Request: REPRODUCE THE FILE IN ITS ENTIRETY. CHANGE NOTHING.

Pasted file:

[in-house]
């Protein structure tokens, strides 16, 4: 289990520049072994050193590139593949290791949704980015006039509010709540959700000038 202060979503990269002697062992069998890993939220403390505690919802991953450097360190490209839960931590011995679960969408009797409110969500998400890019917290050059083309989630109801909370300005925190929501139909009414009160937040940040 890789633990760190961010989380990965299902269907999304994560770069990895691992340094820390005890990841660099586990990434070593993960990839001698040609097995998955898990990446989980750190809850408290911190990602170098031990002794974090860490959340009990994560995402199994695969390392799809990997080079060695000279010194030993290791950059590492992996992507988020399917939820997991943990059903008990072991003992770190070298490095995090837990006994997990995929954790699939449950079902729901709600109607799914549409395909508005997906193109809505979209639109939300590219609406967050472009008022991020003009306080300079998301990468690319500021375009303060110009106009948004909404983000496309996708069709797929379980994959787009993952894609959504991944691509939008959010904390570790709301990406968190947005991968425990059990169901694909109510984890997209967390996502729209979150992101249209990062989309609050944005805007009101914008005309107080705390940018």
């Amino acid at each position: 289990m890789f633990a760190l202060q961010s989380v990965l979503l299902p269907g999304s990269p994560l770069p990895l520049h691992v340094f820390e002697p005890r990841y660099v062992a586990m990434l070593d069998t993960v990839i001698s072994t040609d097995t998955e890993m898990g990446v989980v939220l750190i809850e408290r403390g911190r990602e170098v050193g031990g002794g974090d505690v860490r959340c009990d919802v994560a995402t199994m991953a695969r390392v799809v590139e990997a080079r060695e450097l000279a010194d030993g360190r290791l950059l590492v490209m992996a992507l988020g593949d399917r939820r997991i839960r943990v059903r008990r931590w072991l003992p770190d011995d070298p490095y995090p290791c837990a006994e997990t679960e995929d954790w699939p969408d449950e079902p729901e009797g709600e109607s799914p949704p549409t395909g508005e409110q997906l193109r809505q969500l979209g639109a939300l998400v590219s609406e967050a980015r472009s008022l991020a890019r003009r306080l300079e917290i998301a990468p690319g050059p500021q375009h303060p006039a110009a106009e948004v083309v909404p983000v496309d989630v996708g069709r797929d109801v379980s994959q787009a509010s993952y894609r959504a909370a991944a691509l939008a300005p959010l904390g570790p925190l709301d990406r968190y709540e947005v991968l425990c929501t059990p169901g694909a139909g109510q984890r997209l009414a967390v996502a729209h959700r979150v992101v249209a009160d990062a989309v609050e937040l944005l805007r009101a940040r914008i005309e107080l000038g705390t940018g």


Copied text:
[in-house]
């Protein structure tokens, strides 16, 4: 289990520049072994050193590139593949290791949704980015006039509010709540959700000038 202060979503990269002697062992069998890993939220403390505690919802991953450097360190490209839960931590011995679960969408009797409110969500998400890019917290050059083309989630109801909370300005925190929501139909009414009160937040940040 890789633990760190961010989380990965299902269907999304994560770069990895691992340094820390005890990841660099586990990434070593993960990839001698040609097995998955898990990446989980750190809850408290911190990602170098031990002794974090860490959340009990994560995402199994695969390392799809990997080079060695000279010194030993290791950059590492992996992507988020399917939820997991943990059903008990072991003992770190070298490095995090837990006994997990995929954790699939449950079902729901709600109607799914549409395909508005997906193109809505979209639109939300590219609406967050472009008022991020003009306080300079998301990468690319500021375009303060110009106009948004909404983000496309996708069709797929379980994959787009993952894609959504991944691509939008959010904390570790709301990406968190947005991968425990059990169901694909109510984890997209967390996502729209979150992101249209990062989309609050944005805007009101914008005309107080705390940018």
């Amino acid at each position: 289990m890789f633990a760190l202060q961010s989380v990965l979503l299902p269907g999304s990269p994560l770069p990895l520049h691992v340094f820390e002697p005890r990841y660099v062992a586990m990434l070593d069998t993960v990839i001698s072994t040609d097995t998955e890993m898990g990446v989980v939220l750190i809850e408290r403390g911190r990602e170098v050193g031990g002794g974090d505690v860490r959340c009990d919802v994560a995402t199994m991953a695969r390392v799809v590139e990997a080079r060695e450097l000279a010194d030993g360190r290791l950059l590492v490209m992996a992507l988020g593949d399917r939820r997991i839960r943990v059903r008990r931590w072991l003992p770190d011995d070298p490095y995090p290791c837990a006994e997990t679960e995929d954790w699939p969408d449950e079902p729901e009797g709600e109607s799914p949704p549409t395909g508005e409110q997906l193109r809505q969500l979209g639109a939300l998400v590219s609406e967050a980015r472009s008022l991020a890019r003009r306080l300079e917290i998301a990468p690319g050059p500021q375009h303060p006039a110009a106009e948004v083309v909404p983000v496309d989630v996708g069709r797929d109801v379980s994959q787009a509010s993952y894609r959504a909370a991944a691509l939008a300005p959010l904390g570790p925190l709301d990406r968190y709540e947005v991968l425990c929501t059990p169901g694909a139909g109510q984890r997209l009414a967390v996502a729209h959700r979150v992101v249209a009160d990062a989309v609050e937040l944005l805007r009101a940040r914008i005309e107080l000038g705390t940018g």